Depth of Field, volume 6, no 1 (July 2015)Maartje Willemijn Smits: Contesting the ‘natural’ landscape: Edward Burtynsky in Power of Water at FOTODOK space for documentary photography, Utrecht (2014)

To refer to this article use this url:

Contesting genres and conceptions

What makes Burtynsky's oeuvre so valuable is its extreme richness, the complexity of the issues it addresses, and the affective responses it evokes. With Water, the photographer demands that the viewer undertake a serious reconsideration and reconfiguration of water's multiple roles as a victim, an aggressor, a source of life, and a threat. Through photography – a medium that has been associated with notions of ‘truth’ and ‘objectivity’ throughout history[1] – Burtynsky provides the ‘visible evidence’ to draw attention to the material reality of water landscape and environmental changes[2]: the viewer is obliged to decipher and decode this evidence. The aerial view results in an image that wavers between a watercolor painting and a photograph, and thus forces the viewer to engage more actively in what is pictured. As Russell Lord explains in his introductory essay to Burtynsky’s book: “They demand close and steady study as sequences, just to recognize them as landscapes, or even, as photographs.”[3] The aerial perspective confronts us with large flat surfaces that are incredibly detailed, thereby drawing the viewer to the materiality of the surface, i.e. the texture of the photograph. Lord argues that the photographs, in this sense, obliterate any notion of being a window on the world (as photography is often considered), but instead draw one's attention to the ‘photographicness’ of the photograph. The viewer has to put himself into the photograph in order to understand its language. The abstraction, flatness and formlessness of the landscapes forces a new way of looking, as the photographs challenge one to make sense of what he is seeing.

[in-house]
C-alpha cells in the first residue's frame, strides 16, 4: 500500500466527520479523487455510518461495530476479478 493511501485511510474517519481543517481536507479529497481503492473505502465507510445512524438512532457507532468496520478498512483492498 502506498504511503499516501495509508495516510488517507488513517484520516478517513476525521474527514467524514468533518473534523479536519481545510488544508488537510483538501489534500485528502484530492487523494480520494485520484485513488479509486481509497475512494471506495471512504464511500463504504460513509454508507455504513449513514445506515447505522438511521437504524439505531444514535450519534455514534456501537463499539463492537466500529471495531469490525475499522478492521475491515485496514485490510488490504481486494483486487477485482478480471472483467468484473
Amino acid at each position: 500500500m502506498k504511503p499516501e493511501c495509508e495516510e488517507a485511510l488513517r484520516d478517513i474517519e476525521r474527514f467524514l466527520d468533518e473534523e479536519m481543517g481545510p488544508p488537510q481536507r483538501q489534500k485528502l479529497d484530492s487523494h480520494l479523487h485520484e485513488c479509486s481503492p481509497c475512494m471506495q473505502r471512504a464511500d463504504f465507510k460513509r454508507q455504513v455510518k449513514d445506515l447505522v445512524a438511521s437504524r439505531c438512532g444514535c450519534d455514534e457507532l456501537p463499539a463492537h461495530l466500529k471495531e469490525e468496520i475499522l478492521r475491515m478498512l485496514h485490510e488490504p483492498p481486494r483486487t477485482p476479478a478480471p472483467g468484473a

Within the broader debate on environmentalism, Burtynsky’s work is exemplary in two ways. It engages the audience in questions concerning humanity's relationship with the environment. At the same time, it pushes toward alternative frameworks of thinking that are sustainable for both nature and culture. As Wade Davis explains in his essay in Burtynsky’s book: “Despite the years of growing environmental concern, we still view the natural world essentially as a commodity, a raw resource to be consumed at our whim.”[4] The photographs in Water challenge the traditional genre of the horizontal landscape, and consequently, invoke questions not only in respect to our relationship with water, but also to the artistic landscape genre itself. The landscape as a concept and representation, as we understand it today, emerged in the seventeenth century and is derived from the later Western art historical tradition of the pictorial landscape, with exemplary works by Caspar David Friedrich, William Turner, and Claude Monet.[5] The well-known nineteenth-century Romantic paintings of pristine landscapes, in which the human figure is dwarfed and overwhelmed, have clearly served as inspirational sources for Burtynsky. Yet, the aerial perspective that he chose for Water contests these horizontal views and makes the concept of the landscape both more flat and more diffuse. Furthermore, not only does Burtynsky’s work challenge the traditional confines of a pictorial landscape, it also questions the notion of landscape as ‘natural’. The artist demonstrates that nature is not something untouched and ‘out there’, but in fact pre-designed, manufactured, and altered. Burtynsky’s work therefore problematizes the rigid binary between nature and culture. As a result, to think of nature as something that is not separate from us, but something in fact deeply interconnected with our daily practices, demands a conceptual shift. The book Water is therefore of interest to every inhabitant of the Anthropocene – the new geological epoch in history marked by the dominating influence of humanity over the earth.[6] The photography of Edward Burtynsky, with its aerial view of manufactured landscapes, is exemplary in helping us to obtain large-scale perspectives on the actual conditions of the Anthropocene. Its immense weight lies in problematizing the classical distinction between nature and culture, and consequently, in raising questions of sustainability that have today become unavoidable.